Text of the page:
Sine sweep method
Creating an Impulse Response of your cabinet can be quite useful when it comes to mixing or recording, specifically at home.
It gives you the ability to switch around and tweak your sound after you have recorded without the hassle of having to re-record what you had previously recorded. It also eliminates the loud noise generated from a physical speaker which limits your choice of location when it comes to producing music.
To start recording an Impulse Response of your cabinet you will need to have an Amplifier with an Effects Loop, A Soundcard capable of sending and recording a signal simultaneously and a Microphone, so you can hook it up with your computer/DAW and actually get a good signal in and out.
Once you have hooked up everything together with your rig, you are ready to mic up your cabinet and start looking for that “sweet spot”.
Easiest way to do this is have one person playing the guitar with headphones on, hearing the input of the Microphone while giving directions to another person who is moving the Microphone across the cabinet.
Once you finally found the spot you want to record, you will now change around some things in your rig so that the computer can send a signal through your amp/cab and also pick the signal back up using the microphone that you’ve placed earlier.
- First you need to have a cable going from 1 of the Outputs of your soundcard, into your Amplifier. You need an Amplifier that has a Effects Loop, this is where the cable goes – into the Return of the Effects Loop. This allows you to bypass the pre-amp of your amplifier and only use the power-amp that drives the actual cabinet.
- The Microphone should already be in place and going into your input of the Soundcard.
Now that you have a rig set up and ready for recording and creating an Impulse Response, What you need to do now is download a Deconvolution software so that you can create an Impulse Sweep you will be sending through your cabinet.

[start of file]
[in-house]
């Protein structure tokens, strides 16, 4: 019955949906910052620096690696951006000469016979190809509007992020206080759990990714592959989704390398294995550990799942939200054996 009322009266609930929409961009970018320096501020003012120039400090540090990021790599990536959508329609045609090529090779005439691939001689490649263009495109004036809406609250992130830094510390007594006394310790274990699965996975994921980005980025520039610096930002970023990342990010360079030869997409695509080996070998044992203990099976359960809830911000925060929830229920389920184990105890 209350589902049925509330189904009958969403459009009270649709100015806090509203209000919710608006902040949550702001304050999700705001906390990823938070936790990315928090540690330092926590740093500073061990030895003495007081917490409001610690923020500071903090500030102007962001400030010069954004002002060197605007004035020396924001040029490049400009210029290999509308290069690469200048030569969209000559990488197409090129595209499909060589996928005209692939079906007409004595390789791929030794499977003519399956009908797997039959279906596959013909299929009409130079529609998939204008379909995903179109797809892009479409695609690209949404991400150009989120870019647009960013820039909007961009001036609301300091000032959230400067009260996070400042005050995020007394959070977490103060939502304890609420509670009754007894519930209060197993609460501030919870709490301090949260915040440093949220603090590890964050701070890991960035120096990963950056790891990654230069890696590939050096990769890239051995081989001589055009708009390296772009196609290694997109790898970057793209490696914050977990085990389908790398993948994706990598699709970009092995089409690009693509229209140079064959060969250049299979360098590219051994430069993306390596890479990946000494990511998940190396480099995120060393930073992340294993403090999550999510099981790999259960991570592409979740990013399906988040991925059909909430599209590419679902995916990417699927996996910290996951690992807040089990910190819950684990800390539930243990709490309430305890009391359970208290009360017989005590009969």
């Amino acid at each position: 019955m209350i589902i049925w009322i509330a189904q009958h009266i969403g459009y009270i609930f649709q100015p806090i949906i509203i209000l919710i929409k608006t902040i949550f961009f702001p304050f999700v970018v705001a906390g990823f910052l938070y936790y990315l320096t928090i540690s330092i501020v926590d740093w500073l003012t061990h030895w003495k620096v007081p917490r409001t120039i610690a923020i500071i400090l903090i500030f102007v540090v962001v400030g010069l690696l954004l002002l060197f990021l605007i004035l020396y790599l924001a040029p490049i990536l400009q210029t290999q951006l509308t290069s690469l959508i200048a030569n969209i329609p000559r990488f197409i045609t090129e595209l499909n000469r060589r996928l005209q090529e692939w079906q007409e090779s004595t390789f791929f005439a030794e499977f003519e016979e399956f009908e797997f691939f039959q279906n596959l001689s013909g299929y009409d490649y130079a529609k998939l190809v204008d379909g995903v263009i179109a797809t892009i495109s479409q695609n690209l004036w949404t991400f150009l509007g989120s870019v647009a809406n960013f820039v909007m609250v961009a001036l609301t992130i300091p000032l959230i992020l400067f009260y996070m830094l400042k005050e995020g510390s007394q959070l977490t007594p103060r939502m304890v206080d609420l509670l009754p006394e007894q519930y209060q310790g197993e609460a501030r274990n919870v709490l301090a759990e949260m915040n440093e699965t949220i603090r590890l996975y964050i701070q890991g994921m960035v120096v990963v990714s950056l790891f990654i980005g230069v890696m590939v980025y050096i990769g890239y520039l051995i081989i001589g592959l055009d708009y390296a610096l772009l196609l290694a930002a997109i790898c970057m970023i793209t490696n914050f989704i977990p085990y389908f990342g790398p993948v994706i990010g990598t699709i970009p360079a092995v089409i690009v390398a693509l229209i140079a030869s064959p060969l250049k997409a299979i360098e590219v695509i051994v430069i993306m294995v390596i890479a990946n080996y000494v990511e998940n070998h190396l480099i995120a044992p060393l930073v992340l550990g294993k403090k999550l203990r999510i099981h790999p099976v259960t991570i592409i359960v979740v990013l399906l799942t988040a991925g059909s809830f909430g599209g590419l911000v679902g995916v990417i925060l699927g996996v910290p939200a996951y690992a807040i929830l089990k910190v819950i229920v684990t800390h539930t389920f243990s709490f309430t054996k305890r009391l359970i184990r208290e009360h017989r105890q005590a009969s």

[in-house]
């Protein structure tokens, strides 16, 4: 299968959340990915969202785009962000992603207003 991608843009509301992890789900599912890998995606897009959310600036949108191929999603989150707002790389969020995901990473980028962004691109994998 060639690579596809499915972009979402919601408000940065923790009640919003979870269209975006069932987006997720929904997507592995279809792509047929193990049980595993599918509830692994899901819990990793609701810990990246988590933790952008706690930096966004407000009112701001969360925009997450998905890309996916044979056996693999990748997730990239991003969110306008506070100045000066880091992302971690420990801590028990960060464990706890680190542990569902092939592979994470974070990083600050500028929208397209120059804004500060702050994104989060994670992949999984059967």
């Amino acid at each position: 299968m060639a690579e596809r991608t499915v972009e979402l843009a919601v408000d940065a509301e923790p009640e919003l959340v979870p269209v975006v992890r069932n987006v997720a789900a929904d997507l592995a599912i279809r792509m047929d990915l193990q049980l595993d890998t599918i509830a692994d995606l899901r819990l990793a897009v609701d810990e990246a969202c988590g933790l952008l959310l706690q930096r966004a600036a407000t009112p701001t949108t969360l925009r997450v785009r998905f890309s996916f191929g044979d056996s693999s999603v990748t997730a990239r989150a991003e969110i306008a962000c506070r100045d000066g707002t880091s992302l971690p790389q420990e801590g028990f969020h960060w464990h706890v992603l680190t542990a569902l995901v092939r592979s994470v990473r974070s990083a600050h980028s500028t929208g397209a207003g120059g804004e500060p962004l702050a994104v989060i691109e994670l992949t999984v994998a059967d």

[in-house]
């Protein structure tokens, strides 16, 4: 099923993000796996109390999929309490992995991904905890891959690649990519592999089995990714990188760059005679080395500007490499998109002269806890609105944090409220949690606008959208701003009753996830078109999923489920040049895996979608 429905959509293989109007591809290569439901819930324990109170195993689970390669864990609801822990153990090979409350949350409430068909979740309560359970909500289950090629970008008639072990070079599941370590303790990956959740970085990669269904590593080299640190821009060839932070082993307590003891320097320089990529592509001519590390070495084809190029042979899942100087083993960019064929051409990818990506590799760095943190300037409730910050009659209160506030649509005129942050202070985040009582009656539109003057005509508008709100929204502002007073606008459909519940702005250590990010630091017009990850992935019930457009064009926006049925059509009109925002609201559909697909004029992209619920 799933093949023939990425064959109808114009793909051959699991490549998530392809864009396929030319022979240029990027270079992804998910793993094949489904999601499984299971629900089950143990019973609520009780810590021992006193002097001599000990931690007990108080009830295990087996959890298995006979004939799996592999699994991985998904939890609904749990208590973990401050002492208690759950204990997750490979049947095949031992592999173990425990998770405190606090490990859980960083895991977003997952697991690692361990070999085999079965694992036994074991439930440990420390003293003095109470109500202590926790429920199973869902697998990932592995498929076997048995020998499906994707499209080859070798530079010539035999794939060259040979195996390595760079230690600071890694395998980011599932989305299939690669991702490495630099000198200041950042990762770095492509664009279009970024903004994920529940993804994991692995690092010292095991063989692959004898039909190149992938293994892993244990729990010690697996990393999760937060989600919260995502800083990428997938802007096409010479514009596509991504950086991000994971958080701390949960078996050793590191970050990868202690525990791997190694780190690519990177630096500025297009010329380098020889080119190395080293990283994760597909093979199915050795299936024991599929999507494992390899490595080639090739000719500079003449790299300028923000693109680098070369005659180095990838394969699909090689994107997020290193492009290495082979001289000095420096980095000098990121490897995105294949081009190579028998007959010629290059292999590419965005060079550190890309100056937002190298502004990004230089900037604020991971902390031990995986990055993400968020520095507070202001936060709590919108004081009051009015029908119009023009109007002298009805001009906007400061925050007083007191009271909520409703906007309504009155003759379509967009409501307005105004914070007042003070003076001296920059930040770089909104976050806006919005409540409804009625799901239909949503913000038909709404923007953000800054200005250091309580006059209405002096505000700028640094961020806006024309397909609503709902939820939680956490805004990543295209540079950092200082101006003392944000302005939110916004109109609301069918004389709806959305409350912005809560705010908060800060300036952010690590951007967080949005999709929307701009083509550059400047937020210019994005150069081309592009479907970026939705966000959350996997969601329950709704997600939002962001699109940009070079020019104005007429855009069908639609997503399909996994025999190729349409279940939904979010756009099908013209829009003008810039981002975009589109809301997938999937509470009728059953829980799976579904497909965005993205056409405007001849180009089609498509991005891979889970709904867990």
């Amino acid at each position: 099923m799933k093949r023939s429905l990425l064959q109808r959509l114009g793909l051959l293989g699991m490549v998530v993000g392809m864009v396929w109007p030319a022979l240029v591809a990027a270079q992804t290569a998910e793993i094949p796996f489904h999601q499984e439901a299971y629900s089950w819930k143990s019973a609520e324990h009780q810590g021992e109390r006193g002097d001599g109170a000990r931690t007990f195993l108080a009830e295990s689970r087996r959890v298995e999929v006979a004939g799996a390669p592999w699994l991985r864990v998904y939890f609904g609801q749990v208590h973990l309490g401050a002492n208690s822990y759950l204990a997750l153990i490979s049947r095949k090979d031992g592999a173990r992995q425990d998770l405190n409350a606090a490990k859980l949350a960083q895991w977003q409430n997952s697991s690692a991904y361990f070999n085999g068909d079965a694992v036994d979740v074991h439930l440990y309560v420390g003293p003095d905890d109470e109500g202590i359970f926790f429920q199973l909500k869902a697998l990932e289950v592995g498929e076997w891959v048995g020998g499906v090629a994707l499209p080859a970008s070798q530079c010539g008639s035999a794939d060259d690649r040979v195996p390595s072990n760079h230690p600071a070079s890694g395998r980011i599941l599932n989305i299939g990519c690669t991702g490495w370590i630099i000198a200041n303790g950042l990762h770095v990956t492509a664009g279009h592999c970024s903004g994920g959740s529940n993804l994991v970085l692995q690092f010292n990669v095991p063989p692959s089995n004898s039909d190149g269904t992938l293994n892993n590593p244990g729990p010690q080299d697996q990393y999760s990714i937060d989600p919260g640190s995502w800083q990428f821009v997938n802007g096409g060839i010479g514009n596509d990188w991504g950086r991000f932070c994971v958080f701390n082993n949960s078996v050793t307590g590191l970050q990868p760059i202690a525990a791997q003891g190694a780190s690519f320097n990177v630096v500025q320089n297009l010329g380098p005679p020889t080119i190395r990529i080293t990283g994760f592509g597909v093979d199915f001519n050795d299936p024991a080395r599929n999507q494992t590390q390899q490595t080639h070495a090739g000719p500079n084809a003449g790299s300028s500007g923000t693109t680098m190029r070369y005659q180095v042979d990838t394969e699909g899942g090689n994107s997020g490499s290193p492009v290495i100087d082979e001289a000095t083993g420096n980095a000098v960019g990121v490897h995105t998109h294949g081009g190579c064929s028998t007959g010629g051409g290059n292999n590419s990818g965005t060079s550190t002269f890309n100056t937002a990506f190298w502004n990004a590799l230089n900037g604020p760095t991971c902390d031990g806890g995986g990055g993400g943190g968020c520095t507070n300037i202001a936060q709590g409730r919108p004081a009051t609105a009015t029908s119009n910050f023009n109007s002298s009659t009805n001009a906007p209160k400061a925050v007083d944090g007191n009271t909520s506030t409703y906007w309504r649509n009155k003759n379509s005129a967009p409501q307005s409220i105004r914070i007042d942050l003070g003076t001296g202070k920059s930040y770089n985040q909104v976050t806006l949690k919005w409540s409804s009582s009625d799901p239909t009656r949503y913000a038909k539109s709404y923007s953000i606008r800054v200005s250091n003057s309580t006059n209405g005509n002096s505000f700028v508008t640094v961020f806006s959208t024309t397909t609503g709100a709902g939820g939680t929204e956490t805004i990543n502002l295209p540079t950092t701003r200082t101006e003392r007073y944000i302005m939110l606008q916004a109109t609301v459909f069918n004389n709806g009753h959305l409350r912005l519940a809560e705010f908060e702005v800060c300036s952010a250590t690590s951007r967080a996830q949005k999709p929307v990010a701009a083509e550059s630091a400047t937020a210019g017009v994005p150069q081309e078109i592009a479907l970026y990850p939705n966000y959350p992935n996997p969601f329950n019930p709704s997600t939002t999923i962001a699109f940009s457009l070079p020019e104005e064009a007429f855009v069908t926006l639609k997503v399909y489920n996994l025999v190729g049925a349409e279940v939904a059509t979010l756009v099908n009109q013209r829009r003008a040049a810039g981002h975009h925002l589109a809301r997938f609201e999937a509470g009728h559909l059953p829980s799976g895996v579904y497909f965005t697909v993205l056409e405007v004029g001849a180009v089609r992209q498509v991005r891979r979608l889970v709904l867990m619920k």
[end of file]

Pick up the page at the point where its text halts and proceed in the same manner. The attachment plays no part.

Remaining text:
The Impulse Sweep is basically sending frequencies through your cabinet from 10hz up to 10khz letting you record how the cabinet reacts to each of the frequencies.
For PC users you will have to download and use Voxengo Deconvolver.
Here is a great Video that explains how to use Voxengo – and record an Impulse Response in general really well.
For Mac users that happen to use Logic, there is a native program within the Logic App called Impulse Response Utility that helps you with this exact thing.
Open up the Impulse Response Utility and you will see the following;
Choose the correct input so that it has the input of the microphone, and the output so that the signal is sent out of your Soundcard and into your amplifier’s Effects Loop.
Choose the channel corresponding to your output regarding the sweep, and switch between the different Test Tones to make sure that they don’t peak the signal and adjust your sweep level accordingly.
When everything is to satisfaction you click “R” to arm the rig for recording.
Make sure everyone and everything near the speakar/microphone is silent so the sweep recording doesn’t get disturbed.
You can adjust the length of the sweep, i usually just keep it at around 10 seconds to make sure every frequency gets picked up. The Reverb time should be set as low as possible.
After you’ve recorded your sweep you can trim the recording down by dragging on the visual screen, try and trim away the start until you see where the audio-waves start to form.